Trailblazers: Marcia Briggs & Gary Kirk

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Caribou Mountaineering

Caribou Mountaineering co-founder Gary Kirk became involved in the outdoors when he was in the Navy and stationed in Southem California. On shore leave, he’d head to Three Rivers in the Sierra where he fell in with a group of climbers.   Later, some of the group moved to Chico, Calif., to work logging jobs in the summer and be ski and climbing bums the rest of the year. That's where Kirk met Marcia Briggs, a native of Minnesota who was visiting friends in Chico. Within days, they hit it off and decided to become business partners, launching Caribou Mountaineering. 

From the company’s inception, Briggs did all the design and sewing, while Kirk did the purchasing and managed the finances. “Gary was also attending Chico State on the G.I. Bill at the time,” Briggs said. 

The company’s first products were tents along with packs for the expedition minded. But it was two smaller packs, the Cricket and Skeeter, that really caught fire.

"Our rep, Bill Ford, got us into the college bookstore market with those two packs,” Briggs said, "and it was the best thing we ever did. By 1976, our book packs represented 65 percent our business.

Ford also played a key part in getting Caribou Mountaineering into the soft luggage business—a category many outdoor veterans say the company created. "Bill came into the office one day with this raggedy old briefcase under his arm and I was so embarrassed that he’d be calling on customers with it that I sewed him up a fabric brief on the spot," Briggs said. "He loved it and that briefcase caught the eye of his customers. Soon they started ordering them, and soon after that we added duffels and all sorts of travel luggage and packs.”

With the luggage business now solid, Briggs branched out designing a line of women's jackets that took off at retail. "Even after our production was completely booked, we kept taking orders for the jackets. That was a big mistake and caused us to contract out the jacket production. The first contractor’s efforts were horrible and we took back most of what we’d sent retailers," she said. "The second batch was better; but cost us way too much and that put us on the ropes financially.”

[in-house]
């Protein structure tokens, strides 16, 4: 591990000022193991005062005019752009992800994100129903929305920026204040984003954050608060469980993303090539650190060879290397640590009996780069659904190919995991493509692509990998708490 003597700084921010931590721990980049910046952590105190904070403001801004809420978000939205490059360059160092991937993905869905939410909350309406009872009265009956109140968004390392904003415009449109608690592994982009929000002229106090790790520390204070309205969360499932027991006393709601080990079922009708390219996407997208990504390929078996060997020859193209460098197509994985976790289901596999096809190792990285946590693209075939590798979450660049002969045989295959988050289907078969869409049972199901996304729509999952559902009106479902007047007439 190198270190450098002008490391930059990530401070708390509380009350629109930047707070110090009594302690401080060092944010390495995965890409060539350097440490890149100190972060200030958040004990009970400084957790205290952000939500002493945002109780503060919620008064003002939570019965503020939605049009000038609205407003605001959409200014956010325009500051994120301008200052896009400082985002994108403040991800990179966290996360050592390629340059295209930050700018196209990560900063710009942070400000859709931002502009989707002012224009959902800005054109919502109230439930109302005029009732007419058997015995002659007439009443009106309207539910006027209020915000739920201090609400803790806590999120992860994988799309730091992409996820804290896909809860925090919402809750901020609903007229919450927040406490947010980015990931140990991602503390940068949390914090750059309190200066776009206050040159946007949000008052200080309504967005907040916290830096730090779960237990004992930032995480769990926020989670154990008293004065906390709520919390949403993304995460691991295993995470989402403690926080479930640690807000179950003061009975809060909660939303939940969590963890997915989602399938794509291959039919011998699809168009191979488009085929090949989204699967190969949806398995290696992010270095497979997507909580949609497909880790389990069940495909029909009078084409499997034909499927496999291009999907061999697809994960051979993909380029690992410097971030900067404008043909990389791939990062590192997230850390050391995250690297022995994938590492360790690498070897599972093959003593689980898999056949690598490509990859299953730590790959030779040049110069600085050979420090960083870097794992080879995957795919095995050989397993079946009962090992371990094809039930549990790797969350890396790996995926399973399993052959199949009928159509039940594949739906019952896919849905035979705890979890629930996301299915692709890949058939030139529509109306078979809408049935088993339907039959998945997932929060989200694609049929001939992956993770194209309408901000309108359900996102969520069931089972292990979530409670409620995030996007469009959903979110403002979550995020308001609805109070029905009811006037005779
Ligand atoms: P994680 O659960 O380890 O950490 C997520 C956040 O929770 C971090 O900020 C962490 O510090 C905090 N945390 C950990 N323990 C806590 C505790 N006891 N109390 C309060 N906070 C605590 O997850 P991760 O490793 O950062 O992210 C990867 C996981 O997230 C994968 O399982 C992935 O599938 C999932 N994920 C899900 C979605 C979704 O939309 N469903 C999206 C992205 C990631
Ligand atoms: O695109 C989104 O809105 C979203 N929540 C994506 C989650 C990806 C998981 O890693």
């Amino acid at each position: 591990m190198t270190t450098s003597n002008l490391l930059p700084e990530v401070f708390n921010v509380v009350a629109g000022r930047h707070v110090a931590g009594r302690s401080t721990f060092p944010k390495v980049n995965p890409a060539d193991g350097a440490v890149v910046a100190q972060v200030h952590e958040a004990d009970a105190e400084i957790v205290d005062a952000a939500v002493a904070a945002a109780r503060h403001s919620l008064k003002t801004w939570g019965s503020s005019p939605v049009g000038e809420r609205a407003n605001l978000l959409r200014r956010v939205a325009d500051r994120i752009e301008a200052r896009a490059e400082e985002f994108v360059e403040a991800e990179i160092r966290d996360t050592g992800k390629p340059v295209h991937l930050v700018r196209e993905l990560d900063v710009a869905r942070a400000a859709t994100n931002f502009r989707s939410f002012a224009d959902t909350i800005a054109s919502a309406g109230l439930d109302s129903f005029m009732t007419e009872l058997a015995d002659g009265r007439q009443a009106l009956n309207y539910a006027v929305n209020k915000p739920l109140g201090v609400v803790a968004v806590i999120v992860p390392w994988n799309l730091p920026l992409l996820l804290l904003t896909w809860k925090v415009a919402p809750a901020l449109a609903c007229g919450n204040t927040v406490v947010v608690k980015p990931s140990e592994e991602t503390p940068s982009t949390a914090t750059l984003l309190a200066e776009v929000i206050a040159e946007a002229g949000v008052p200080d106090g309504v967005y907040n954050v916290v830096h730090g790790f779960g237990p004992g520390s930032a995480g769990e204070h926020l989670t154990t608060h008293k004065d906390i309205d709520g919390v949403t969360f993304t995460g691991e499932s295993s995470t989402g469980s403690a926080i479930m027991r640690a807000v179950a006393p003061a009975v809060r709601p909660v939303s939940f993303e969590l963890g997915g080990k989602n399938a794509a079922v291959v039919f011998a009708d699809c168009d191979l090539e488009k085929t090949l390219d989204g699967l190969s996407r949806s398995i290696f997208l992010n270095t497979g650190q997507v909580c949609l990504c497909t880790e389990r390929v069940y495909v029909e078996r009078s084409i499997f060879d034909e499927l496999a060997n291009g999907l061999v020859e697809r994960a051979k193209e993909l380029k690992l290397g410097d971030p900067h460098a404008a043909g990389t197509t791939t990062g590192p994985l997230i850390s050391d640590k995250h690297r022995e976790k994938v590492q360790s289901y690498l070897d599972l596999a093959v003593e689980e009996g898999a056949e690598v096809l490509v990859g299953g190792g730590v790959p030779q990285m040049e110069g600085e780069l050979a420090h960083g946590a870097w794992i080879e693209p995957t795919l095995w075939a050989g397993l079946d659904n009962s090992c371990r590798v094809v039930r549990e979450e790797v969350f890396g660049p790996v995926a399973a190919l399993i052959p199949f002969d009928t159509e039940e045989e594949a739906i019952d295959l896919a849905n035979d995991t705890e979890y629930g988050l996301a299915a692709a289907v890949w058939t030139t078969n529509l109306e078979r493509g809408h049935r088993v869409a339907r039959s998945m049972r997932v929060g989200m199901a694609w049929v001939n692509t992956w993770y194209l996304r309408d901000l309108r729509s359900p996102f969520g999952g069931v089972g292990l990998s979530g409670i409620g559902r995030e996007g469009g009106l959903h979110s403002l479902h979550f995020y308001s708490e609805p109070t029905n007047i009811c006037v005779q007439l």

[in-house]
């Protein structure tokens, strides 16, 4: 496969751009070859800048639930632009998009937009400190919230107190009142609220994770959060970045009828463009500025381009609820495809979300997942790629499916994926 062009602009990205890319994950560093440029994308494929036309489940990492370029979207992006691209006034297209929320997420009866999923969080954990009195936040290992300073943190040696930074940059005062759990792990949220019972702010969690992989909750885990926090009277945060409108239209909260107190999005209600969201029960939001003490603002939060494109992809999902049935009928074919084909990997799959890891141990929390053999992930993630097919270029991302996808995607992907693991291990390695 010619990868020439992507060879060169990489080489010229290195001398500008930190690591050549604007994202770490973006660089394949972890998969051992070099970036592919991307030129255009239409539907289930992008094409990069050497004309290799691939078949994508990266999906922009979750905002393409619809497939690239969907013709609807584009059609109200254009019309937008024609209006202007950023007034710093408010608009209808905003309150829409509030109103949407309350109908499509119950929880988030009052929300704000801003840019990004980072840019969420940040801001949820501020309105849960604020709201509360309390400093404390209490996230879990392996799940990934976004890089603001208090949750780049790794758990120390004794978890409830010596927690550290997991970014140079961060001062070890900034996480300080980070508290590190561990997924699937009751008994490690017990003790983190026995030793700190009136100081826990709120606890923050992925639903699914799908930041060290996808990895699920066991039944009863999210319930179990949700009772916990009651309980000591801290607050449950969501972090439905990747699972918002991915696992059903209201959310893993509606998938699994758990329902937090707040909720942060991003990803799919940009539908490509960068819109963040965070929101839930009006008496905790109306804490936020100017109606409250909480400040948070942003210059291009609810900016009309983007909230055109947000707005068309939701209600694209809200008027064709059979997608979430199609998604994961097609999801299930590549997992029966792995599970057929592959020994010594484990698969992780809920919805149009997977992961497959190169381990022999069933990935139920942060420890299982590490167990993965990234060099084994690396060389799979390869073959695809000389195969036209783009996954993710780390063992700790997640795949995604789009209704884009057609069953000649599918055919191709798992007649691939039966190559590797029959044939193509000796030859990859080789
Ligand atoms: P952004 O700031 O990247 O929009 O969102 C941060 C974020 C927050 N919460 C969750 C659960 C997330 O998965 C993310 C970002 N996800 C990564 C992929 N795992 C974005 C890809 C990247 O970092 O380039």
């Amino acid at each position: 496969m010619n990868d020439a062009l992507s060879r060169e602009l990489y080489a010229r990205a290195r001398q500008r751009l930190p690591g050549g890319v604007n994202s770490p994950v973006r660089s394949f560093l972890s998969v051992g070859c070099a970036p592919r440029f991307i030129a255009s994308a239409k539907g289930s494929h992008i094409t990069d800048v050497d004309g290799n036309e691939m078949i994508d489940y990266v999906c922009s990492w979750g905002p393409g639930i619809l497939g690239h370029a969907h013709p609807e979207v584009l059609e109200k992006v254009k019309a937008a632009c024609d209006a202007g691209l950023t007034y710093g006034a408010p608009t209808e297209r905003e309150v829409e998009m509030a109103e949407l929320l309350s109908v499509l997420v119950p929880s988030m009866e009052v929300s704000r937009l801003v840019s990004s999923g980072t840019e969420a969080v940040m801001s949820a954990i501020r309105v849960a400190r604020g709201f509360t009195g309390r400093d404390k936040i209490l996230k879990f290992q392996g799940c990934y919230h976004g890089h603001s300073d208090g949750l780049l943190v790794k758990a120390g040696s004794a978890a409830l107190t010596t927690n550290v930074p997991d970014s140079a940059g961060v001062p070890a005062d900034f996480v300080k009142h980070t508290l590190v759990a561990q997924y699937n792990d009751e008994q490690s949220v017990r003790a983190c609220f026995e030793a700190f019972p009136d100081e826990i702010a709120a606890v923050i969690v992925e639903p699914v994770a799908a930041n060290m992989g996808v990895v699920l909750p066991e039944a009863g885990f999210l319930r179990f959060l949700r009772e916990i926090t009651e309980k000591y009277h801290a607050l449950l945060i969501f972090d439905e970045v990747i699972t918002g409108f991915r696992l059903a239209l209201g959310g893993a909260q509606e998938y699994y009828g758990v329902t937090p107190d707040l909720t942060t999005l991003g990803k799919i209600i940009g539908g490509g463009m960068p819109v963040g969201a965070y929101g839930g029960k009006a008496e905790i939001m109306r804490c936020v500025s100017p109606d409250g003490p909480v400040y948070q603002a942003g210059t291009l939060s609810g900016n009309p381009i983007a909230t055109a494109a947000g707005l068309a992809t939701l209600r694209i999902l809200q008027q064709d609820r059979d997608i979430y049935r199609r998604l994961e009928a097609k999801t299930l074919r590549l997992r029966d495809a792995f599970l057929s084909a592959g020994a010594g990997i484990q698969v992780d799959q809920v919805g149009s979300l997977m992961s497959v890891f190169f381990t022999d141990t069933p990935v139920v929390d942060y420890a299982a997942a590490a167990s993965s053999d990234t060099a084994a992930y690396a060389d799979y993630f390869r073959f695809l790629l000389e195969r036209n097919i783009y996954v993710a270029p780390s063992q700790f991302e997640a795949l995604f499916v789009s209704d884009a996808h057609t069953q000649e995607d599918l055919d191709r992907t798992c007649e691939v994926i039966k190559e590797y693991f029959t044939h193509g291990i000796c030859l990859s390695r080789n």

In 1979, Caribou Mountaineering went looking for outside financing, which was provided by a Michigan group that bought half the company. Kirk left Caribou Mountaineering that year but Briggs stayed on. "There were some very exciting times during the next 11 years as the investment group trimmed the line to just those items that were making money. As a result, I was no longer struggling to make ends meet financially and had time to work on a catalog and improving our facilities." 

Faced with being on the losing end of too many 5- to-1 board of director’s decisions, Briggs left Caribou Mountaineering in 1988 to become a freelance designer: These days, she teaches a class on entrepreneurial skills at California State University, Chico, and consults at a local small business center. Kirk, on the other hand, went on to spend several years working as a Hollywood actor before retiring to his state of Indiana.

originally published in 2008

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12/08/15